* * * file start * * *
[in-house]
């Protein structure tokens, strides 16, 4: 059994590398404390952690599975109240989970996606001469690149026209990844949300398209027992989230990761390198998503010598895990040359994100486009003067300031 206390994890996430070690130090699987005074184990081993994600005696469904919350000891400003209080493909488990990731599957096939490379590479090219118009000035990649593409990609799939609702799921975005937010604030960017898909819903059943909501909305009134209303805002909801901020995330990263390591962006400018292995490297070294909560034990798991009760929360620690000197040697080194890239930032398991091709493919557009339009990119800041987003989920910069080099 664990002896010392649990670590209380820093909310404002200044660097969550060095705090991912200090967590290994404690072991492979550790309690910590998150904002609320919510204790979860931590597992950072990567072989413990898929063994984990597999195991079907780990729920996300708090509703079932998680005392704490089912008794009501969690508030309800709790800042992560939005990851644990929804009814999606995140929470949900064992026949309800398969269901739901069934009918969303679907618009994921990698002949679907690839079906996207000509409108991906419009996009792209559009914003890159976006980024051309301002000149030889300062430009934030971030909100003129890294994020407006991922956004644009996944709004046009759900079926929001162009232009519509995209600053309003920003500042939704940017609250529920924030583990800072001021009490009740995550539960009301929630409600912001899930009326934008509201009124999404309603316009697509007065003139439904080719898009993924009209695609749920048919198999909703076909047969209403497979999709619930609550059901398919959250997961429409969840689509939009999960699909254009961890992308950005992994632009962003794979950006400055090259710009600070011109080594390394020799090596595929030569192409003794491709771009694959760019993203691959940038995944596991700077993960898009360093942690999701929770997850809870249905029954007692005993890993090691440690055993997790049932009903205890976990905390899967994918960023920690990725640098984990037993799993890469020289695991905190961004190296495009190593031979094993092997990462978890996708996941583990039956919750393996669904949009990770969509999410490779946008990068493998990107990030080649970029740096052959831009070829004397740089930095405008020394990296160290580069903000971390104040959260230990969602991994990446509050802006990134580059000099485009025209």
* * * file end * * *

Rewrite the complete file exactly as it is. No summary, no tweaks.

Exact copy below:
[in-house]
């Protein structure tokens, strides 16, 4: 059994590398404390952690599975109240989970996606001469690149026209990844949300398209027992989230990761390198998503010598895990040359994100486009003067300031 206390994890996430070690130090699987005074184990081993994600005696469904919350000891400003209080493909488990990731599957096939490379590479090219118009000035990649593409990609799939609702799921975005937010604030960017898909819903059943909501909305009134209303805002909801901020995330990263390591962006400018292995490297070294909560034990798991009760929360620690000197040697080194890239930032398991091709493919557009339009990119800041987003989920910069080099 664990002896010392649990670590209380820093909310404002200044660097969550060095705090991912200090967590290994404690072991492979550790309690910590998150904002609320919510204790979860931590597992950072990567072989413990898929063994984990597999195991079907780990729920996300708090509703079932998680005392704490089912008794009501969690508030309800709790800042992560939005990851644990929804009814999606995140929470949900064992026949309800398969269901739901069934009918969303679907618009994921990698002949679907690839079906996207000509409108991906419009996009792209559009914003890159976006980024051309301002000149030889300062430009934030971030909100003129890294994020407006991922956004644009996944709004046009759900079926929001162009232009519509995209600053309003920003500042939704940017609250529920924030583990800072001021009490009740995550539960009301929630409600912001899930009326934008509201009124999404309603316009697509007065003139439904080719898009993924009209695609749920048919198999909703076909047969209403497979999709619930609550059901398919959250997961429409969840689509939009999960699909254009961890992308950005992994632009962003794979950006400055090259710009600070011109080594390394020799090596595929030569192409003794491709771009694959760019993203691959940038995944596991700077993960898009360093942690999701929770997850809870249905029954007692005993890993090691440690055993997790049932009903205890976990905390899967994918960023920690990725640098984990037993799993890469020289695991905190961004190296495009190593031979094993092997990462978890996708996941583990039956919750393996669904949009990770969509999410490779946008990068493998990107990030080649970029740096052959831009070829004397740089930095405008020394990296160290580069903000971390104040959260230990969602991994990446509050802006990134580059000099485009025209």